There is also the Canadian Arab Federation (CAF). CAF is an organization that seems to swim in very troubled waters and render them all the more turbulent. The Canadian government, which considers CAF a “hate” organization, has ended its former practice of funding CAF's assistance in settling immigrants in Canada. It bears mentioning as an illustration of CAF's outlook, that not so many years ago, CAF gave its Canadian Arab Federation 40th anniversary award to Mr. Zafar Bangash, the founder-publisher of a radical Canadian Islamic newspaper, sometimes referred to as a Khomeinist newspaper, called Crescent International. Canada’s National Post newspaper reports that Crescent International’s editorial line has included the proposition that 9/11 was “successful”; that it would be desirable to see Iranian theocracy spread; and, that Canada is a “fully paid-up member of the Anglo-Saxon mafia, which is responsible for most of the recorded genocides in the world.” Citing specific issues of Crescent International, the Post’s accomplished security reporter, Stewart Bell, points out that, “The English-language publication fawns over Iran's fundamentalist regime, reprints verbatim the communiqués of Palestinian terrorists and describes Osama bin Laden as a “famed Arabian” (May 1, 1997) who “stands up to the West in the name of Islam” (Oct. 16, 2001).” Thus, it is on the basis of such sterling Islamist credentials, that the CAF organization awarded its 40th anniversary recognition to the founding publisher of Crescent International.
There is also the notorious Canadian Islamic Congress (CIC). This organization distinguished itself by giving a media excellence award to the self-same founding publisher whom I've just described. CIC has associated itself with support for the Organisation of Islamic Cooperation’s hard-line Islamist attempts at the United Nations to impose Islamist blasphemy laws and norms upon all countries of the international system. This effort represents a direct assault upon anything recognizable as a truly liberal democratic concept of freedom of speech and expression. The situation is ongoing.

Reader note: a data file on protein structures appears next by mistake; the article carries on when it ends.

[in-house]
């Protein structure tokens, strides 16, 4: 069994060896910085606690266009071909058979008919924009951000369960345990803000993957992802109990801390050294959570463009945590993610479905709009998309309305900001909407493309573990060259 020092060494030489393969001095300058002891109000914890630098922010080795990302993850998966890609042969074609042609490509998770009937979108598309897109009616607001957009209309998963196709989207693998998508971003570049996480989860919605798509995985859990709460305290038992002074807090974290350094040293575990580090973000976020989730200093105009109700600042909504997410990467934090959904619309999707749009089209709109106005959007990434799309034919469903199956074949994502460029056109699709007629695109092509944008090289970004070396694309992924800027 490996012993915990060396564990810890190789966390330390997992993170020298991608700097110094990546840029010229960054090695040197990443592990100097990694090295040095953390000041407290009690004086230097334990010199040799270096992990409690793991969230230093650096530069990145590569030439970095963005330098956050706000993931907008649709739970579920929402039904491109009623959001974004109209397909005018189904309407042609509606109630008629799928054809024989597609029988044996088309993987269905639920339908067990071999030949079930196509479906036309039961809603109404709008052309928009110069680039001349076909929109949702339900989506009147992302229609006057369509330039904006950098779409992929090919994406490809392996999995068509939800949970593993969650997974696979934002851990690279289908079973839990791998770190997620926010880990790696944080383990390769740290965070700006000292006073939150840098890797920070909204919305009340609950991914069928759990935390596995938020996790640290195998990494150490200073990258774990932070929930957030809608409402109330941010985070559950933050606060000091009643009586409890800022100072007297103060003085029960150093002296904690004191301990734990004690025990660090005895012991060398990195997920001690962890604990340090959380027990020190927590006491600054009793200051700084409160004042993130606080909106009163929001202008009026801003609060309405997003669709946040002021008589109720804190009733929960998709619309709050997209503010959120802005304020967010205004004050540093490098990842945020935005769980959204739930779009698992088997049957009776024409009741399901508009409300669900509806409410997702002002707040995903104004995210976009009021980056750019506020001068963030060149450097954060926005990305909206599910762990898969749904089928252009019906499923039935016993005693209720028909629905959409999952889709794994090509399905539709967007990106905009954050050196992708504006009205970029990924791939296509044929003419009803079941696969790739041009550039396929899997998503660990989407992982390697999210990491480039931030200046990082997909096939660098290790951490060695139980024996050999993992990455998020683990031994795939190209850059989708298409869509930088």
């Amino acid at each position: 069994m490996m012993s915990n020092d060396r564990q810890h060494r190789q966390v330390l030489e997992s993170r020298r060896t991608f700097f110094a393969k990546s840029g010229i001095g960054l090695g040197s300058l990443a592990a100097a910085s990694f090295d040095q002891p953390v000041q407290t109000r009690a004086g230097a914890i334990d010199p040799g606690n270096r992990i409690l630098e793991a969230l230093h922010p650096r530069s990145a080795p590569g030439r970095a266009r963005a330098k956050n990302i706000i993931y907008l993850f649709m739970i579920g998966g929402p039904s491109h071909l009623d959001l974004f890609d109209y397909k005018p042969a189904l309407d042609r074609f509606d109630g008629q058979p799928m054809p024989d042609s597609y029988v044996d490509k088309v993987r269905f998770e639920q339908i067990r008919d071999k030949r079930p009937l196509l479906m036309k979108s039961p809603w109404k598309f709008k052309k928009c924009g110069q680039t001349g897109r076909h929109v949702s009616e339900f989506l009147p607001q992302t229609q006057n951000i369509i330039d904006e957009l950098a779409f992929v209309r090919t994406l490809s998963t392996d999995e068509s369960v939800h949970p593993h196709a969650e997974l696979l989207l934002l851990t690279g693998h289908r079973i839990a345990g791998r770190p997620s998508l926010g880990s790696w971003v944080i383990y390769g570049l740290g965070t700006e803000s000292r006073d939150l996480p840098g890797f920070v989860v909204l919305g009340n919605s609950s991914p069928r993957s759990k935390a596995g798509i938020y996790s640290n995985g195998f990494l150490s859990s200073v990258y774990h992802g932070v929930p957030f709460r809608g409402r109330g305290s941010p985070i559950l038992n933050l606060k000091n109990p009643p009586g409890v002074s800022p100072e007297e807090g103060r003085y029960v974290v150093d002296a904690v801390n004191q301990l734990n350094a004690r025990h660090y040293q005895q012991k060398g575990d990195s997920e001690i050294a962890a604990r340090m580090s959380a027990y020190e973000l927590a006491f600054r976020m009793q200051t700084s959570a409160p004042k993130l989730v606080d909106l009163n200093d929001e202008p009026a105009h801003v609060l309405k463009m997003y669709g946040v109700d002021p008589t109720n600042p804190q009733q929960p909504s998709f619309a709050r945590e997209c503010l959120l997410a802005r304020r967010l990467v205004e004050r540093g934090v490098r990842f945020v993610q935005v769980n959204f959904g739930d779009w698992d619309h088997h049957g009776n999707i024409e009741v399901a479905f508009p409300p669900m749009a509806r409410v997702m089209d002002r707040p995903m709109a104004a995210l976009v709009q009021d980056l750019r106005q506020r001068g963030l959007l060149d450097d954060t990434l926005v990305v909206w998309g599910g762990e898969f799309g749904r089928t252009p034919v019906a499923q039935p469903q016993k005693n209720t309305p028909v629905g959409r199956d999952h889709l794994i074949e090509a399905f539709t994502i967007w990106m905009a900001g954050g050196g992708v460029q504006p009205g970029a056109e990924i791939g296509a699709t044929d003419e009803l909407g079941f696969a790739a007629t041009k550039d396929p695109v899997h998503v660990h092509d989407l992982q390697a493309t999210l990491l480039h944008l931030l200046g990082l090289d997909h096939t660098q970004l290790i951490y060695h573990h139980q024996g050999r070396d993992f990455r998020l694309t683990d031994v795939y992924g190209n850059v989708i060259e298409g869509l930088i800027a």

There is the controversial Muslim Association of Canada (MAC). This organization is one of the primary groups responsible for educating young Canadian Muslims. Yet, on its website, it has advertised that it follows the line of Hassan Al Banna, founder of the radical Muslim Brotherhood, an extremely concerning situation. As the MAC site puts it:
MAC’s roots are deeply enshrined in the message of Prophet Mohammad (peace be upon him). Its modern roots can be traced to the Islamic revival of the early twentieth century, culminating in the movement of the Muslim Brotherhood. This movement influenced Islamic activities, trends and intellectual discourse throughout the world including those of Muslims who came to Canada in search of freedom, education and better opportunities.
MAC adopts and strives to implement Islam, as embodied in the Qur’an and the teachings of the Prophet (peace be upon him) and as understood in its contemporary context by the late Imam, Hassan Al Banna, the founder of the Muslim Brotherhood. MAC regards this ideology as the best representation of Islam as delivered by Prophet Muhammad (peace be upon him).
As one considers the implications of Canadian Islamic educators infused with the radical-supremacist doctrines of the Muslim Brotherhood, it is worth reflecting on the words of the Muslim Brotherhood Strategic Memorandum. This was a document that was discovered by US authorities and successfully adduced in evidence by prosecutors in the Holy Land Foundation (HLF) terror-funding trial, a prosecution that secured multiple convictions. The “Brothers’” Strategic Memorandum offered guidance to fellow-travelers looking to settle the sullen darklands of North America, better known to most of us as the United States and Canada:
The process of settlement is a ‘Civilization-Jihadist Process,’ with all the word means. The Ikhwan [Muslim Brotherhood] must understand that their work in American [sic] is kind of a grand Jihad in eliminating and destroying the Western civilization from within and sabotaging its miserable house …